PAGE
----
Translation Basics


Translating Inspiration in Quilting


Lesson Info

Translation Basics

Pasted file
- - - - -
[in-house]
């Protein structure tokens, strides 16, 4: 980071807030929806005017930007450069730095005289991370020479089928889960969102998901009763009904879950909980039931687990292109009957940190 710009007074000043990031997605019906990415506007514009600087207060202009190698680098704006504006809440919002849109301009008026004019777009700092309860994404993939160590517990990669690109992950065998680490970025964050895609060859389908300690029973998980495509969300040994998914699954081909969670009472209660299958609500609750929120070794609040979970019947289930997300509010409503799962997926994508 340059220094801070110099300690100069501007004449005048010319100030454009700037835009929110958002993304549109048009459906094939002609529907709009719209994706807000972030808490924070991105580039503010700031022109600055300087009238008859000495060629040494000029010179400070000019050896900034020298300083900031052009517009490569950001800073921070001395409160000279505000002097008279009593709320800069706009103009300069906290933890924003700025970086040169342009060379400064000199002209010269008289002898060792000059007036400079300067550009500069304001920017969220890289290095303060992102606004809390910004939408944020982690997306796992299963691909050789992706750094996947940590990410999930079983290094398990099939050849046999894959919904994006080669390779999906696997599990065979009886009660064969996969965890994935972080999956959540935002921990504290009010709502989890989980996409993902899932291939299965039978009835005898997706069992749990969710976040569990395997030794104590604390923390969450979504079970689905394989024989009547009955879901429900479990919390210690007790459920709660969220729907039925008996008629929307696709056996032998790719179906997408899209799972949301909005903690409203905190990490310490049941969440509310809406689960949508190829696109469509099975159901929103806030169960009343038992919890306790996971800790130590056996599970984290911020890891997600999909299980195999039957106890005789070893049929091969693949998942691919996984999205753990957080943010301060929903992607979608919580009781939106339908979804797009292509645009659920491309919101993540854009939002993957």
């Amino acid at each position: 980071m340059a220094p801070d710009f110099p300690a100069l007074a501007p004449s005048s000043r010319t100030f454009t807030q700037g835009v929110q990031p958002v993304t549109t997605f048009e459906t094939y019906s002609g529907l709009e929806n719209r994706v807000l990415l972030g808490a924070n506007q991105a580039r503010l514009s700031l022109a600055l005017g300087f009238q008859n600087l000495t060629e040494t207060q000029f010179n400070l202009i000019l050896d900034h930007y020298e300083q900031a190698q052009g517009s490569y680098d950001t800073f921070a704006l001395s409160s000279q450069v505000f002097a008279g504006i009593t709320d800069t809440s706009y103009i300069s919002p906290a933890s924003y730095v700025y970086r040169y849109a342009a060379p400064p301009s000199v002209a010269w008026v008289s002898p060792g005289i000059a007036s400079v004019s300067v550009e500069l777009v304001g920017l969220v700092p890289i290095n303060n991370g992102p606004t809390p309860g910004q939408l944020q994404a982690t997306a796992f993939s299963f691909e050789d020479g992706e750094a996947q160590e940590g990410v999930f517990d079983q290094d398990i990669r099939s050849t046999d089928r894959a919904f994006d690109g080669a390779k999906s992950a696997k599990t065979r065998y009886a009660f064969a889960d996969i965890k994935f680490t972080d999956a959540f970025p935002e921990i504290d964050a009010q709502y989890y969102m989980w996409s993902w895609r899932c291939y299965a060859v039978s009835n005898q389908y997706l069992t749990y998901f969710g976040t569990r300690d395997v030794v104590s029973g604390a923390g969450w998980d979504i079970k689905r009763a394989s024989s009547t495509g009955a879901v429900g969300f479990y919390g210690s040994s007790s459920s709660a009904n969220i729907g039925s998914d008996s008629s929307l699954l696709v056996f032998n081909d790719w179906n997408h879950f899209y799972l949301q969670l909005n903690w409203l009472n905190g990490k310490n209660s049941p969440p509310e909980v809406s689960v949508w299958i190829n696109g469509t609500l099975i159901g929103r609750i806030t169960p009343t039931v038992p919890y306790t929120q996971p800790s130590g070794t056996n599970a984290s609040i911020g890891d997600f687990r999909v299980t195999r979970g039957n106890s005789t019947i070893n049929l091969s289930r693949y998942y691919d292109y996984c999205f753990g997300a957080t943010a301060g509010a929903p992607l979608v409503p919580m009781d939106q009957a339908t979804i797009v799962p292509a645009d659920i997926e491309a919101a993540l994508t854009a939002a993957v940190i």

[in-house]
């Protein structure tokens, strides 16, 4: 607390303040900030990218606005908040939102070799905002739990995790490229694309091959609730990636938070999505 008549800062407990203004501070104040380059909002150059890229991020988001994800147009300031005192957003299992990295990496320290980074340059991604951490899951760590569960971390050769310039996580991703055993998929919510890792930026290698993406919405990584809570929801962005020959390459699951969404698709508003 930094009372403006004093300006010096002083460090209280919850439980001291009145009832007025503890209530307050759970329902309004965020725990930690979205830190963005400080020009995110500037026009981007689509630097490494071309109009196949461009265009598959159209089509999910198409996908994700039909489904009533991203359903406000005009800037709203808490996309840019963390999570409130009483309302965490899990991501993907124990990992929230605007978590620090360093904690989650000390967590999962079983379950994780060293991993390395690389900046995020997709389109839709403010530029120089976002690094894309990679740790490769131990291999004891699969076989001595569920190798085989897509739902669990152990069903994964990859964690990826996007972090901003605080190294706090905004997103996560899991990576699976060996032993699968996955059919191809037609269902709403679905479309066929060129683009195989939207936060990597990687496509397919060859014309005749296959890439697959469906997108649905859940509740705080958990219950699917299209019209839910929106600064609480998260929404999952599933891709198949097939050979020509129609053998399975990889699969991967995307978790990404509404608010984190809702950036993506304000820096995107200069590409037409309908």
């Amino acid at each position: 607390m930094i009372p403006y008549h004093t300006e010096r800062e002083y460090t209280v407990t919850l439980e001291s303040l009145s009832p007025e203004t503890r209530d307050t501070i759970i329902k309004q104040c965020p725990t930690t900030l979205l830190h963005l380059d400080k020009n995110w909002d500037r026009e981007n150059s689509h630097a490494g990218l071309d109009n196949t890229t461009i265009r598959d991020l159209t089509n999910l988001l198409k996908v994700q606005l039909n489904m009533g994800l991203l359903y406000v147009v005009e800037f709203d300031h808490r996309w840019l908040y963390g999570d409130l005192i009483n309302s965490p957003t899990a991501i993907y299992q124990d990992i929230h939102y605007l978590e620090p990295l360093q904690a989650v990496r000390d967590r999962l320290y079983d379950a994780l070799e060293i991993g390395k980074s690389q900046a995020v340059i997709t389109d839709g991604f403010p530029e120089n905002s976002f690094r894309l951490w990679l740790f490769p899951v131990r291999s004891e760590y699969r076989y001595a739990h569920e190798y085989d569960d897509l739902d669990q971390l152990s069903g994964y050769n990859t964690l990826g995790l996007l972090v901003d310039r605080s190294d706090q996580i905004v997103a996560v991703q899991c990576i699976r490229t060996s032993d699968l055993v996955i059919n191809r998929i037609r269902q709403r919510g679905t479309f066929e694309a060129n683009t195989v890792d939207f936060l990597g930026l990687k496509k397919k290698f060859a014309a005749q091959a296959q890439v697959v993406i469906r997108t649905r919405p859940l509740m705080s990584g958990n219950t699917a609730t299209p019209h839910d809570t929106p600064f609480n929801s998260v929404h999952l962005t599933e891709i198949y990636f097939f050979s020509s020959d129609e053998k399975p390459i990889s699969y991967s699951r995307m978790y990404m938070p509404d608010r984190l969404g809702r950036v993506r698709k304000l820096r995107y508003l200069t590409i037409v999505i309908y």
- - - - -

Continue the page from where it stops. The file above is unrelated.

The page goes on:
So now we're going to get into how do you actually do this right? I've given you a number of examples I've been inspired by so many different things you know, from a new fabric line that's out there a store window for the color combination in it a necklace, a feeling like all those things are there I'm just giving you a few examples that air here but now I want you guys to actually go ahead and do it yourselves what are we going to do here? What are you going to translate here? But this is how it often feels when you're going to do it. I saw this t shirt in the window of a mountain store and it was just so silly you probably you can see the fishing line is actually attached to the sound I'm sure it's photoshopped but it's just that's how it feels sometimes right even when we get into quilting is what am I doing like this is just crazy, but thankfully we don't have wild animals in our sewing rooms we just get to go through and it's just fabric right it's just fabric it can't bite back i...